What got you into fashion design?
What first attracted me when I was a teenager was Japanese street culture and the brands in Harajuku. This is also an important reason why I decided to live and study in Japan when I finished high school.
What fascinated you about clothing as a medium at the beginning of your career compared to now?
When I first studied design, it was actually product design in Japan. Therefore, WABISABI, Tanizaki Junichiro’s ‘In Praise of Shadows’ and others had a significant impact on me during my BA, which fascinated me also. During that period, my internship and job broadened my desire to know the world, which prompted me to come to London. Studying at RCA has also allowed me to see more possibilities, aesthetics and diversity, so I want to push things forward, break some traditional expressions, and create a new digital landscape.
Your work is delicately balancing between digital and real clothing. How do you see the future of fashion? Do you think it will be a place for proper tailoring, or will digital fashion be number one?
It’s almost 2022 and I think many things don’t matter anymore. I feel that as long as you follow your heart and do whatever you want to do, fashion can be of any form. For me, fashion could be based on a game’s architecture, which can communicate closely with the audience and bring a deeper sense of immersion and reflection. It could be from a simulation system, it could be real, or another dimension of reality.
As I’ve said before, I think fashion can be any kind of form. But in fact, it could be even more contradictory. I think fashion is somehow still quite old-school in terms of going to showcases and events. Many things are difficult to change. It is just like sustainable fashion, which has been discussed for decades, but it has not been fully realized even now. Although all the things may seem complicated, it is still very important to have hope, goals, and a positive attitude.
Can you introduce your latest project, ‘Surplus Value Center’?
This body of work was initially developed around a subcultural Chinese group. Their name is ‘SMART’. Most of them come from assembly line factories. The assembly line factory is like a different world. Forcing people to work overtime on weekdays and holidays. Taking advantage of workers, enforcing pointless labour hours, and wringing every last drop of surplus value from them, the worker eventually becomes a profitable machine. Therefore I created a utopian virtual world, spiritually revealing the plight of workers in Reality, released from ideology and the toxic working environment.
Toxic subjugation makes the People dream of Revolution, heroes from every corner of the world. And, in this fantasy, there is a Champion who they await and long to marvel at, someone who can provide them with hope and faith, and show them how to free themselves from the capitalists and the Monday society.
Afterwards I extracted the elements from these three different digital characters, and then, imaging what they would look like, what kind of clothes they would wear in real life. Addiction is the shadow of hard work, meanwhile truth is hidden and out of sight. Utopia and ruins, desire and loss, fantasy and history.
Your practice is also based on cooperation between individuals and teams. Can you also briefly introduce us to your collaborators?
A few weeks ago, me and four of my friends just held a showcase event called the E.A.A. Collective (End And And). The reason why we did this showcase was very simple. We had already graduated, and we didn’t want to end our MA career by simply getting a graduation certificate and taking some graduation photos, etc. We wanted to leave something behind, some memories which to remember as we grow and do different things. There is a lot of competition in the fashion industry, and you can feel it even at university. We don’t want to regard our classmates as competitors. We think classmates should be each other’s ‘comrades-in-arms’, confidantes. because they are the key to witnessing our growth. We hope we can support each other, appreciate each other and grow together.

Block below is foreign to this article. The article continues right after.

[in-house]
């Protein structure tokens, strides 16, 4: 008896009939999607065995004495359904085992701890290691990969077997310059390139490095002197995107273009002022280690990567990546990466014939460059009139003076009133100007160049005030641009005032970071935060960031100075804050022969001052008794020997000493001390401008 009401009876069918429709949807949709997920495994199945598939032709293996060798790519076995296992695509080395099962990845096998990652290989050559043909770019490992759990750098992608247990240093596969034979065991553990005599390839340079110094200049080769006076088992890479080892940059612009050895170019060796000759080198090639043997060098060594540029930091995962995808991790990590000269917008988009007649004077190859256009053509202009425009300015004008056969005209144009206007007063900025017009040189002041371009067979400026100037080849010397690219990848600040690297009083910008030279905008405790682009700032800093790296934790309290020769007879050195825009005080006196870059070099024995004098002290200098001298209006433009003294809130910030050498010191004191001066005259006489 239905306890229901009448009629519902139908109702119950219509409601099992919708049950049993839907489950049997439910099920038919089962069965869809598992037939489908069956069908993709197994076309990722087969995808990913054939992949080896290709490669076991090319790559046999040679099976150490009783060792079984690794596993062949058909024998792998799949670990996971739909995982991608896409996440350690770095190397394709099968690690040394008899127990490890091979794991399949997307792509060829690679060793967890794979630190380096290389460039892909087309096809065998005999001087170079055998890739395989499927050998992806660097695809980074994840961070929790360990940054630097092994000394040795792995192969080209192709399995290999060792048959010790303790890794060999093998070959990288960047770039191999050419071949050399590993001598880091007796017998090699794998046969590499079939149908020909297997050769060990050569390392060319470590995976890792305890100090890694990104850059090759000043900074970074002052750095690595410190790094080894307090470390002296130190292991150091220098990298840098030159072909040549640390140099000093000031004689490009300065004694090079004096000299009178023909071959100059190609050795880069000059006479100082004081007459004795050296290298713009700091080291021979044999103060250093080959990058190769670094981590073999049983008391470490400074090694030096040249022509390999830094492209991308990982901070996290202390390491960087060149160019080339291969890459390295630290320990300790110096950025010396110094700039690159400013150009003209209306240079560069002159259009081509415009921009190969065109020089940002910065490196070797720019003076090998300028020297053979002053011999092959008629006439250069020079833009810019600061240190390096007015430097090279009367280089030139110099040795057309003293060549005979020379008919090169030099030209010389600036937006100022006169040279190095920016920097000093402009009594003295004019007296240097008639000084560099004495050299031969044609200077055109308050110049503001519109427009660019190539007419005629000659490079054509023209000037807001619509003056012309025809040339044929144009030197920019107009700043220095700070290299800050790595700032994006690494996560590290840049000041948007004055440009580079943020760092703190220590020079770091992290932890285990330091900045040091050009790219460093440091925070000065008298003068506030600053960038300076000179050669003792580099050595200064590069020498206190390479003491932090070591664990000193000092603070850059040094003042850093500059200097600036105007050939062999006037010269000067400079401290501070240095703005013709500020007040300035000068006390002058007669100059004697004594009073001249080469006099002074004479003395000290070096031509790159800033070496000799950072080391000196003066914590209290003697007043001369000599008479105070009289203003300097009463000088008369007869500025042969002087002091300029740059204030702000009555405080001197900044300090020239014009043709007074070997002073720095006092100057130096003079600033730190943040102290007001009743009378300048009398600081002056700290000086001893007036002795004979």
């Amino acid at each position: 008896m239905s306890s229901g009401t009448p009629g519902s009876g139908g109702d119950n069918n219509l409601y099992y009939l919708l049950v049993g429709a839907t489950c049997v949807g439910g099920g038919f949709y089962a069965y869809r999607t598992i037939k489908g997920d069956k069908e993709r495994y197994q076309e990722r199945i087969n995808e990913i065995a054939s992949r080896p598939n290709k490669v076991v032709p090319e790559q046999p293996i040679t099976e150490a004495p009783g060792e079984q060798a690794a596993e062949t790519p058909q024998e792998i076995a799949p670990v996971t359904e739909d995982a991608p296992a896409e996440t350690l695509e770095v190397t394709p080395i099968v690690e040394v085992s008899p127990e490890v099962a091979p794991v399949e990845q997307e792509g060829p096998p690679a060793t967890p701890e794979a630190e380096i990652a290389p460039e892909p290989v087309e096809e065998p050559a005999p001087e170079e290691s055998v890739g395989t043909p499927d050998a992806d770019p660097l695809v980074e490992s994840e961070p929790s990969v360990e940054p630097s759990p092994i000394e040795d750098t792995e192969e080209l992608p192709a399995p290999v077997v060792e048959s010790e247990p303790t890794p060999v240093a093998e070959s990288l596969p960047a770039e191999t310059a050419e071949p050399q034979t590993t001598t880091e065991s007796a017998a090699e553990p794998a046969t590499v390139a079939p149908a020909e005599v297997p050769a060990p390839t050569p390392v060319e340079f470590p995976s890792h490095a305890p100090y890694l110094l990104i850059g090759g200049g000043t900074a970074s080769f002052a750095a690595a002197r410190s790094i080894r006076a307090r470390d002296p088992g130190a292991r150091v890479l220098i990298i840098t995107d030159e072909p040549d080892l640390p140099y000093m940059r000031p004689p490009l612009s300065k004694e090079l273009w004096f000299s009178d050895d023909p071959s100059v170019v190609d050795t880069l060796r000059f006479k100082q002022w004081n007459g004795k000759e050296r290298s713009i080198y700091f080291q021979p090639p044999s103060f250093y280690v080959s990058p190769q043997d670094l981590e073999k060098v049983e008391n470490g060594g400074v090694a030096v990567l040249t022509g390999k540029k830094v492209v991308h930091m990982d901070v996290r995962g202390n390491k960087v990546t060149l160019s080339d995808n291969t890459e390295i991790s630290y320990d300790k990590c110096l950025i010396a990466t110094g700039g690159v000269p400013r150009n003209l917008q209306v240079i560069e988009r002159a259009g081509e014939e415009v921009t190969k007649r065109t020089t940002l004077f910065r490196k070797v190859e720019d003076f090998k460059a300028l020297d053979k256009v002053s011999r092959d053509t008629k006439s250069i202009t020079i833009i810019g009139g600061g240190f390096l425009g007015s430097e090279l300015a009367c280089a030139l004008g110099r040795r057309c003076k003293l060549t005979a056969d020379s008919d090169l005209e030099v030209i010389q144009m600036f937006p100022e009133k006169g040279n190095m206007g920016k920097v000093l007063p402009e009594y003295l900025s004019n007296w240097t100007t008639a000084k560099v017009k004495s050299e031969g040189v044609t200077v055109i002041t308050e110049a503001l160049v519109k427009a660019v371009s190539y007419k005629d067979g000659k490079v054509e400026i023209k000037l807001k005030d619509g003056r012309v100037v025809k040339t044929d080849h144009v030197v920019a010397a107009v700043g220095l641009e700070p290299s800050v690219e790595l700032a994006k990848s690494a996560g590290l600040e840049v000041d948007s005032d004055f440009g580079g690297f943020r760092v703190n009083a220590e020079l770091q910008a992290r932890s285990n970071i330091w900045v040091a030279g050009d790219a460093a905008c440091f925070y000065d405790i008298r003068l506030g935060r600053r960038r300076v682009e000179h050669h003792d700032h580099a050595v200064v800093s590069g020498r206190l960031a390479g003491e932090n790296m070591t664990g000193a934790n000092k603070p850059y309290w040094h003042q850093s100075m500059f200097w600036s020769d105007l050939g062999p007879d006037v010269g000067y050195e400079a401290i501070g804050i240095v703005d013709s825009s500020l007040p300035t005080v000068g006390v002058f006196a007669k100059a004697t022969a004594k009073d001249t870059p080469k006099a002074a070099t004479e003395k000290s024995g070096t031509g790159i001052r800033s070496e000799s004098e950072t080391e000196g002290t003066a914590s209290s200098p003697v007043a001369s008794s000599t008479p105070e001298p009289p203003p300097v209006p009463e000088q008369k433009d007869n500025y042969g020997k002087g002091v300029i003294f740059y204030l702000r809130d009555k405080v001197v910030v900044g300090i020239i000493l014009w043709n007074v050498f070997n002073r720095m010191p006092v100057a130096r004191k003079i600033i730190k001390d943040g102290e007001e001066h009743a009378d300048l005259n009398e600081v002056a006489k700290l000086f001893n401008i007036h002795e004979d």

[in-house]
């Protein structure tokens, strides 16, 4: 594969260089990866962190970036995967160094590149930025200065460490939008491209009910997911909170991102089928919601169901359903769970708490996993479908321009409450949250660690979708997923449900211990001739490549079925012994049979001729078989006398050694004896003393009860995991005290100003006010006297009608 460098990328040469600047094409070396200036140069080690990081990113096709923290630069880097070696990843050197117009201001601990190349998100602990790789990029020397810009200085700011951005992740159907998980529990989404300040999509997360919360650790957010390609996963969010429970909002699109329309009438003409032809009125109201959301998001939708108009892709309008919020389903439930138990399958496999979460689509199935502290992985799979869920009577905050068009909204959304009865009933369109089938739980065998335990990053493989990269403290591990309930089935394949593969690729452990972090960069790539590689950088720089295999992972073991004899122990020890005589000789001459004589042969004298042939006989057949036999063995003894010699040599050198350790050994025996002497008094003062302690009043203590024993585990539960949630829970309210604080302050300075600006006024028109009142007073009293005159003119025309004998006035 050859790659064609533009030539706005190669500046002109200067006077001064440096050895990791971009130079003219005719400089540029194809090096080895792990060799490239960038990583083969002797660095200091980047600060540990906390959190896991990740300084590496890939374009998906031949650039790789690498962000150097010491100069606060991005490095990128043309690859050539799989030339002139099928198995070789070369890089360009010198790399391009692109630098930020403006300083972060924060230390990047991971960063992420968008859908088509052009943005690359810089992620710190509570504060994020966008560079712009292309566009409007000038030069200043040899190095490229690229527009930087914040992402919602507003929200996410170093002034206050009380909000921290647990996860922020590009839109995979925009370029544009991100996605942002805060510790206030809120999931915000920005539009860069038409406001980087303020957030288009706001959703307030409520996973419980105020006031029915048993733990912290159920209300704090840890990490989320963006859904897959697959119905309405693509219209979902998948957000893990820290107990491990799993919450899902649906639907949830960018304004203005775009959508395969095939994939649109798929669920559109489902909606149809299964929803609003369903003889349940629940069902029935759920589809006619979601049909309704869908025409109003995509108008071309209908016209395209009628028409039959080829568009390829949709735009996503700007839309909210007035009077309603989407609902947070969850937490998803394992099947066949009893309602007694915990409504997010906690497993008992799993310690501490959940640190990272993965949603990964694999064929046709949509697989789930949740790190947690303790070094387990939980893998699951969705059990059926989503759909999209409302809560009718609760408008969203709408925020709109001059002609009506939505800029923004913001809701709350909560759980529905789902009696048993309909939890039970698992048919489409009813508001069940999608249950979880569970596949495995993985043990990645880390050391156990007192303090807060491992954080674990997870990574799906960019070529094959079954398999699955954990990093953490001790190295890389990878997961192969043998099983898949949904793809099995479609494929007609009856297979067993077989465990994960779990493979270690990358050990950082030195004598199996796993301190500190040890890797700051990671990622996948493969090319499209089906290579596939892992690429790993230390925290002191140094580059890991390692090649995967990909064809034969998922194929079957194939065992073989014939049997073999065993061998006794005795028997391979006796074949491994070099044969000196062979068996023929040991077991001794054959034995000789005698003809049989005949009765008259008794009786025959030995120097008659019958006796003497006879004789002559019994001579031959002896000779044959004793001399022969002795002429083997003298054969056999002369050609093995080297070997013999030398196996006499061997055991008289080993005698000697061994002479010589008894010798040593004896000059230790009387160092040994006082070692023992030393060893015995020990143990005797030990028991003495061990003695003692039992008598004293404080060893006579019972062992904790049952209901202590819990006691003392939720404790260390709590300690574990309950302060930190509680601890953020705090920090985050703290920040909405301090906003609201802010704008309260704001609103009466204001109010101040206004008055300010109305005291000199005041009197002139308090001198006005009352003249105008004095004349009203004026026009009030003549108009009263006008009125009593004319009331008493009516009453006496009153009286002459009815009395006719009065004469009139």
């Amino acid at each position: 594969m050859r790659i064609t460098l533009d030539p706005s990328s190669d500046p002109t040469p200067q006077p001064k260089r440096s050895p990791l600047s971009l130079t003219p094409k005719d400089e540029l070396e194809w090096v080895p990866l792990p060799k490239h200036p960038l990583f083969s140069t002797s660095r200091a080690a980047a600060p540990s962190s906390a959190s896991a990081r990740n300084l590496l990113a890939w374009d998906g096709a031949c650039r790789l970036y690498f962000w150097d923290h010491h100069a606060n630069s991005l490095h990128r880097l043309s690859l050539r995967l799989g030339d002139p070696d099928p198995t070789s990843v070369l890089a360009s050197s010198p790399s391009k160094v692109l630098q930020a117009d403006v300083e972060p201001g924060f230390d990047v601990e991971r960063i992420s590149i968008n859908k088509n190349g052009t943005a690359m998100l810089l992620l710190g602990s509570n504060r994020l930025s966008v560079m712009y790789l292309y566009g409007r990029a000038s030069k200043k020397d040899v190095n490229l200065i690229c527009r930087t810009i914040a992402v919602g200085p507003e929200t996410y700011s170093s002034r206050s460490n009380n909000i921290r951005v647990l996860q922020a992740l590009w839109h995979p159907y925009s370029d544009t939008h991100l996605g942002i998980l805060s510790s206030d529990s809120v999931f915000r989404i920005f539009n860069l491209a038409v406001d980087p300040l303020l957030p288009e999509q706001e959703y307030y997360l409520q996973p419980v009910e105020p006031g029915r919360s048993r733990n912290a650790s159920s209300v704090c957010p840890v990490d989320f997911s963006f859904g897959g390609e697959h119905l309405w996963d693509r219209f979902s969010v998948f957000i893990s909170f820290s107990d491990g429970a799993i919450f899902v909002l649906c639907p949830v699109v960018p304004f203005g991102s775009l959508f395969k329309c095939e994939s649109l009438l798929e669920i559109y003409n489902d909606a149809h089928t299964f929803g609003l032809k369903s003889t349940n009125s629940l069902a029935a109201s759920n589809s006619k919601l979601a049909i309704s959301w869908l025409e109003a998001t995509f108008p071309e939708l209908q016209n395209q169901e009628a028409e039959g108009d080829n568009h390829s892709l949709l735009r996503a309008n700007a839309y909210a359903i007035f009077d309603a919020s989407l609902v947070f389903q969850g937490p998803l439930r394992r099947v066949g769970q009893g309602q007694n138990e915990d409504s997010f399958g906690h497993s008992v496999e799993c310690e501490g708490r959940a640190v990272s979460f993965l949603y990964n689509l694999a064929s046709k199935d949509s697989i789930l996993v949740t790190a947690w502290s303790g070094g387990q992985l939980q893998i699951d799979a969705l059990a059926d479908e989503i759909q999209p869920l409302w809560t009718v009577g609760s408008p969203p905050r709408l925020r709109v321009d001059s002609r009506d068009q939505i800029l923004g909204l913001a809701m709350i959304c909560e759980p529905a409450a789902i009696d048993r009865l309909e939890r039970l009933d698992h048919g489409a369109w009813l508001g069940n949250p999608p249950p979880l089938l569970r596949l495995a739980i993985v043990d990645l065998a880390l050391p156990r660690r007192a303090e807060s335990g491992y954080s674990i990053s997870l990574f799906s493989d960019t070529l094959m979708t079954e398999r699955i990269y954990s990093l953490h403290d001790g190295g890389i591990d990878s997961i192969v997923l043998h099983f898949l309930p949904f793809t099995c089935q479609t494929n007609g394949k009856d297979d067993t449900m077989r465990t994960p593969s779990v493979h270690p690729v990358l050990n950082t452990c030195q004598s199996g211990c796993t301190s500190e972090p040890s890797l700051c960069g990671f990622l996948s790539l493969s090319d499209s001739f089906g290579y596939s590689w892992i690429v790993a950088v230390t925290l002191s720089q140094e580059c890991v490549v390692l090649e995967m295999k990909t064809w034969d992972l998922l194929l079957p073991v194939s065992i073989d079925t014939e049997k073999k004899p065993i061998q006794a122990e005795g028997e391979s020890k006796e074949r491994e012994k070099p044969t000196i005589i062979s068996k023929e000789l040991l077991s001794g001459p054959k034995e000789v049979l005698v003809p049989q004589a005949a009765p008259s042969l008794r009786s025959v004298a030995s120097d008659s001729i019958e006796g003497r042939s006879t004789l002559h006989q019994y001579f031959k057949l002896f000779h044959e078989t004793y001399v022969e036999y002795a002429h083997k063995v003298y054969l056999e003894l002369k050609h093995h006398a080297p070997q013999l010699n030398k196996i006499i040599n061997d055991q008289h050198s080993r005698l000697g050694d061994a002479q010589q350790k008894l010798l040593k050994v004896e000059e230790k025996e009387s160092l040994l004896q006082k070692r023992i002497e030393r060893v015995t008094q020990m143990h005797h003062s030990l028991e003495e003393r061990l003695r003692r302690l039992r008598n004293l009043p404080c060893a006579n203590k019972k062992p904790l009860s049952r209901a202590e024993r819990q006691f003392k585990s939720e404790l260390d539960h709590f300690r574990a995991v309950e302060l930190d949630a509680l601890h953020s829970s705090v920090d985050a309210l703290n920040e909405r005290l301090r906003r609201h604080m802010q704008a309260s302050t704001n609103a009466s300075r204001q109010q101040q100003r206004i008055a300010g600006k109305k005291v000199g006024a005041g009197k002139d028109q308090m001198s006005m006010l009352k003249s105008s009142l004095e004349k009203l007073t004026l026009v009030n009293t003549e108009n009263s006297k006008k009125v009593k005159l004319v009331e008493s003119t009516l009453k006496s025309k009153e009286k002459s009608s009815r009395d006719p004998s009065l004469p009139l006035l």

And the last question: Utopian or dystopian future. What is your bet?
I am actually still full of hope for the future. Even if the world is complex and difficult, we still have to look at everything optimistically. Utopia or dystopia, I think there is no absolute. They should be interdependent. The world is a constant. There is increase and decrease, just like I have always believed that industrial products can embody human creativity and, at the same time, the destructive force of humans.
BIO / Keiga Hua Hui @keigakeiga was born in China. After working and studying in Japan, he has recently moved to London.
Keiga’s current work focuses on breaking through fashion’s traditional means of expression, exploring visual direction and digital transformation, and delicately balancing the relationship between the real and virtual worlds in clothing and wearable products.
Building inclusive and progressive digital worlds, Keiga aims to create the future landscape of emerging Asian youth subcultures that embrace other communities. Keiga adopts this approach in his own practice by collaborating with people and designers from different cultures and communities, creating closer cooperative relationships between individuals and teams and forming the future.
Surplus Value Center reality shot by @raphaelbliss
Shot supported by @yuanbo_chan
Styling consultant by @oldenburgdavid
Styled by @e2yuji and me
Hair styled by @yiu___yiu
Model by @e2yuji
Location supported by @norrichroo
IOD Skip Hire Ltd & SOGI
Surplus Value Center
3D Landscape Design by Yilin
Surplus Value Center
Creative Direction by @keigakeiga & Yilin
Editing Direction by Yilin
Sound Design by @marco.henri.000
Interview by Kateřina Hynková